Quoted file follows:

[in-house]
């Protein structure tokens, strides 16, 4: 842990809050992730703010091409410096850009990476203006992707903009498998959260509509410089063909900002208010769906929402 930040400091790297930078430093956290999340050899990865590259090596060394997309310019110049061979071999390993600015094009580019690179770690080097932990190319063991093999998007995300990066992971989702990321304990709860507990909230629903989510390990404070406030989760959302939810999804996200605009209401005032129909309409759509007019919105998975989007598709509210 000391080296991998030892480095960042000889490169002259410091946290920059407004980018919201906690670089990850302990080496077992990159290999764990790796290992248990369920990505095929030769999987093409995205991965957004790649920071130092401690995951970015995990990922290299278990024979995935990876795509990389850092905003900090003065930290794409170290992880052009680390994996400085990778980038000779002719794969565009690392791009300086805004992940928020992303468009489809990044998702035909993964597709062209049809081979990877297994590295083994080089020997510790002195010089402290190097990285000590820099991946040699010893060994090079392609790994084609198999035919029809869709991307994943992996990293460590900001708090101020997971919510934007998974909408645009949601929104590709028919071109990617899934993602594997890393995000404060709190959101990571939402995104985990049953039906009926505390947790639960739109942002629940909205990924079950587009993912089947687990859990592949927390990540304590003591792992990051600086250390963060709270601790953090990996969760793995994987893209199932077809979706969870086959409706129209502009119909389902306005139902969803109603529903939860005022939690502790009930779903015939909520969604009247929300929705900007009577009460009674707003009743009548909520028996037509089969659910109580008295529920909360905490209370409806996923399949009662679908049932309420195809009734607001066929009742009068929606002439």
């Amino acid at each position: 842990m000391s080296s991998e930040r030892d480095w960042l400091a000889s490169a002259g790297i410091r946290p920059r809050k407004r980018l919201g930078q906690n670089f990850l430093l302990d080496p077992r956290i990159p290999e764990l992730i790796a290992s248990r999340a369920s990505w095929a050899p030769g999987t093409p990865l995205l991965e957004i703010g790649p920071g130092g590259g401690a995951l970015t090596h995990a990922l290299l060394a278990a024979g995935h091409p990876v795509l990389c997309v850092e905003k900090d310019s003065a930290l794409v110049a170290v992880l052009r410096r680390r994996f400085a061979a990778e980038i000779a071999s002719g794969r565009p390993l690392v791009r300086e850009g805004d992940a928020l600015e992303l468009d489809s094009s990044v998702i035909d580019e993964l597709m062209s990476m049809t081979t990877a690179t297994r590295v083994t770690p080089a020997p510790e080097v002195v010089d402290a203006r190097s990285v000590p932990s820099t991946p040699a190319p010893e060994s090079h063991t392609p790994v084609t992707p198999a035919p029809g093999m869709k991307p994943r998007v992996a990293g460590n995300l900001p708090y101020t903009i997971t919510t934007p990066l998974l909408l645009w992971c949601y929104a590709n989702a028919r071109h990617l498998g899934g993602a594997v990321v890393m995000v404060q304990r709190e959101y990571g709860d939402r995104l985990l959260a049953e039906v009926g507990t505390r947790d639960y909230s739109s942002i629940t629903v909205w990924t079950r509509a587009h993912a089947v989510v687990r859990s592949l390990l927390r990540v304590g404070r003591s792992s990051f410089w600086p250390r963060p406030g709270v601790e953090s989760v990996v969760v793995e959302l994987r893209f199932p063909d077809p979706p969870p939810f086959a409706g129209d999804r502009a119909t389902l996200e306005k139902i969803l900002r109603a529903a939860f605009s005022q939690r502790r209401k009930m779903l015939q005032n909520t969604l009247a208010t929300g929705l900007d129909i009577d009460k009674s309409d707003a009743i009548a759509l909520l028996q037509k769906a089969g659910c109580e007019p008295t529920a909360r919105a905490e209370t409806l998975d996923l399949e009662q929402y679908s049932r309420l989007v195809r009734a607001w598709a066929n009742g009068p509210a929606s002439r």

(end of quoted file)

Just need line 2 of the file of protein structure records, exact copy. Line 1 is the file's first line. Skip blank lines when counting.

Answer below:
């Protein structure tokens, strides 16, 4: 842990809050992730703010091409410096850009990476203006992707903009498998959260509509410089063909900002208010769906929402 930040400091790297930078430093956290999340050899990865590259090596060394997309310019110049061979071999390993600015094009580019690179770690080097932990190319063991093999998007995300990066992971989702990321304990709860507990909230629903989510390990404070406030989760959302939810999804996200605009209401005032129909309409759509007019919105998975989007598709509210 000391080296991998030892480095960042000889490169002259410091946290920059407004980018919201906690670089990850302990080496077992990159290999764990790796290992248990369920990505095929030769999987093409995205991965957004790649920071130092401690995951970015995990990922290299278990024979995935990876795509990389850092905003900090003065930290794409170290992880052009680390994996400085990778980038000779002719794969565009690392791009300086805004992940928020992303468009489809990044998702035909993964597709062209049809081979990877297994590295083994080089020997510790002195010089402290190097990285000590820099991946040699010893060994090079392609790994084609198999035919029809869709991307994943992996990293460590900001708090101020997971919510934007998974909408645009949601929104590709028919071109990617899934993602594997890393995000404060709190959101990571939402995104985990049953039906009926505390947790639960739109942002629940909205990924079950587009993912089947687990859990592949927390990540304590003591792992990051600086250390963060709270601790953090990996969760793995994987893209199932077809979706969870086959409706129209502009119909389902306005139902969803109603529903939860005022939690502790009930779903015939909520969604009247929300929705900007009577009460009674707003009743009548909520028996037509089969659910109580008295529920909360905490209370409806996923399949009662679908049932309420195809009734607001066929009742009068929606002439």